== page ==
Specificity of Training Con vs. Ecc? most activities are a combination of both Strength Overflow? high velocity training is “less specific” than low velocity Submaximal Isokinetic Exercise if it’s submax then not isokinetics!!
Understanding Eccentric Muscle Actions: Implications for the Clinician
““ ECCENTRIC” a person who has an unusual, peculiar, or odd personality, set of beliefs, or behavior pattern.
Isometric Muscle Actions Muscle creates tension without a change in length Max force is created at the end of the ROM (review length-tension relationships) Peak force = MVC (Maximal Voluntary Contraction) strength of the muscle without any external load
Concentric vs. Eccentric Muscle Actions Concentric the muscle develops tension while shortening review sliding-filament theory Eccentric the muscle develops tension while lengthening review physiology of eccentric muscle actions
Sliding-Filament Theory Revisited Resting state = lengthened position Contracts = shortens (concentric) Muscle filaments are pulled back creating new molecular attachments actin and myosin bonds ratcheting effect requires a tremendous amount of energy (ATP)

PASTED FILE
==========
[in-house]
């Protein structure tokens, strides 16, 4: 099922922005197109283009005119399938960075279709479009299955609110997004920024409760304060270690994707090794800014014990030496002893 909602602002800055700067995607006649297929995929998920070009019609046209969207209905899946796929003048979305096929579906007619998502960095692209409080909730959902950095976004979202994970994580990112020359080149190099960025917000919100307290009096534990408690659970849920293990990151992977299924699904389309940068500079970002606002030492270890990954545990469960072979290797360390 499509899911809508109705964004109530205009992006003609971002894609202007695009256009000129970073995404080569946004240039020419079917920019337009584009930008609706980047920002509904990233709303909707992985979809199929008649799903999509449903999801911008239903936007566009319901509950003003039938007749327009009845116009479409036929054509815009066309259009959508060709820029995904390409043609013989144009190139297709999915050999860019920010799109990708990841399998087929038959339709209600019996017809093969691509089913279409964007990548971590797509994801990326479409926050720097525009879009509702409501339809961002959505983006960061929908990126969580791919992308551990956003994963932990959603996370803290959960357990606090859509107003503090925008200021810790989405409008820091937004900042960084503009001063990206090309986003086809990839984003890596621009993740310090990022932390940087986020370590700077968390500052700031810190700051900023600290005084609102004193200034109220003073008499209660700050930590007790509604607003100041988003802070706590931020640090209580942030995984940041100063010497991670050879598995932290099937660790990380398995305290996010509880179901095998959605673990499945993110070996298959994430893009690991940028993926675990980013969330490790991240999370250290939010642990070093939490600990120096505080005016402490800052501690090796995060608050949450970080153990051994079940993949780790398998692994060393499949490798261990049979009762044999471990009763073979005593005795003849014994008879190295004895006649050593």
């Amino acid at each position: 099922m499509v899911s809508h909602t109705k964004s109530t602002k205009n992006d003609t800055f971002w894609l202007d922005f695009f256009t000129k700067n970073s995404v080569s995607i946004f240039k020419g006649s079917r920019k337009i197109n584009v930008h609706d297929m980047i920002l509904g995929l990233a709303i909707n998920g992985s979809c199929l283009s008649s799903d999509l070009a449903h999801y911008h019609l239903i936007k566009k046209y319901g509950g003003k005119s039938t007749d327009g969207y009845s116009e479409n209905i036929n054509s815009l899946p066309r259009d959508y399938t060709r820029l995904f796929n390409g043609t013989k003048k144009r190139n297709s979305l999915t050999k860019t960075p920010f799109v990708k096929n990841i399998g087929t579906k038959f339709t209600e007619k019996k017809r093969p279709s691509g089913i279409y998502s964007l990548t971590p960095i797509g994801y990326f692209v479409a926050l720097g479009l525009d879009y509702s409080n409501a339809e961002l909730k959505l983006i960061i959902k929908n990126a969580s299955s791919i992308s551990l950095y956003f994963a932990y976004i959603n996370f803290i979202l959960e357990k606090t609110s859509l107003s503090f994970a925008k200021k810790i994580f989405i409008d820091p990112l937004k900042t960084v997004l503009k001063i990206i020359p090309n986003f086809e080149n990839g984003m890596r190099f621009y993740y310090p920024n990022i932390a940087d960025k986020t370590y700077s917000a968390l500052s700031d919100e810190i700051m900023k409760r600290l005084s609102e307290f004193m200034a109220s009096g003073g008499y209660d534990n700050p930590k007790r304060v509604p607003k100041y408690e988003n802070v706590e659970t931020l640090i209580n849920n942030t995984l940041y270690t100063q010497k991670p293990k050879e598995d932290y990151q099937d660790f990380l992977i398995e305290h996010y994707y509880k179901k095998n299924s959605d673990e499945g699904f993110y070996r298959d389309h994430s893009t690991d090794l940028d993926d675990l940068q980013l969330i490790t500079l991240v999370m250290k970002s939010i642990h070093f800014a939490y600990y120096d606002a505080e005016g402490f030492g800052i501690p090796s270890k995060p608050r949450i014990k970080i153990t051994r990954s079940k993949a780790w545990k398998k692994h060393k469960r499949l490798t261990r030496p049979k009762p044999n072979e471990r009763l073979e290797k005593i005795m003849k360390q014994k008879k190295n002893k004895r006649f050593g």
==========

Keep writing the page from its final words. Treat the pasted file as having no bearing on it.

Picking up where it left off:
Physiology of Eccentric Muscle Actions Review articles by H. E. Huxley (Science, 1969) and W. T. Stauber (Exercise and Sport Sciences Reviews, 1989) Contractile and elastic components of the muscle are active Force required to break the cross-bridges within the sarcomere is greater No recycling of bonds (remain in high energy state)
Force Production Differences between Eccentric and Concentric Muscle Actions Differences associated with muscle physiology 40% greater force production require less energy Force-velocity relationships traditional curves contemporary viewpoint
Types of Resistance Training Isometric muscle produces tension without changing length Isotonic muscle produces tension while changing length fixed resistance & variable speed Isokinetic muscle produces tension while changing length variable resistance & fixed speed
Advantages and Disadvantages of the Various Types of Resistance Training Isometrics Isotonics free weights variable resistance machines Isokinetic dynamometers (Biodex® & Cybex®)
Why are Eccentric Muscle Actions Important? Walking: ““ falling forward” interrupted by heel strike (knee flexed — quads act eccentrically) stance phase — tibia begins to roll-over the foot (gastrocnemius fires eccentrically) only concentric action during walking is psoas firing to flex the hip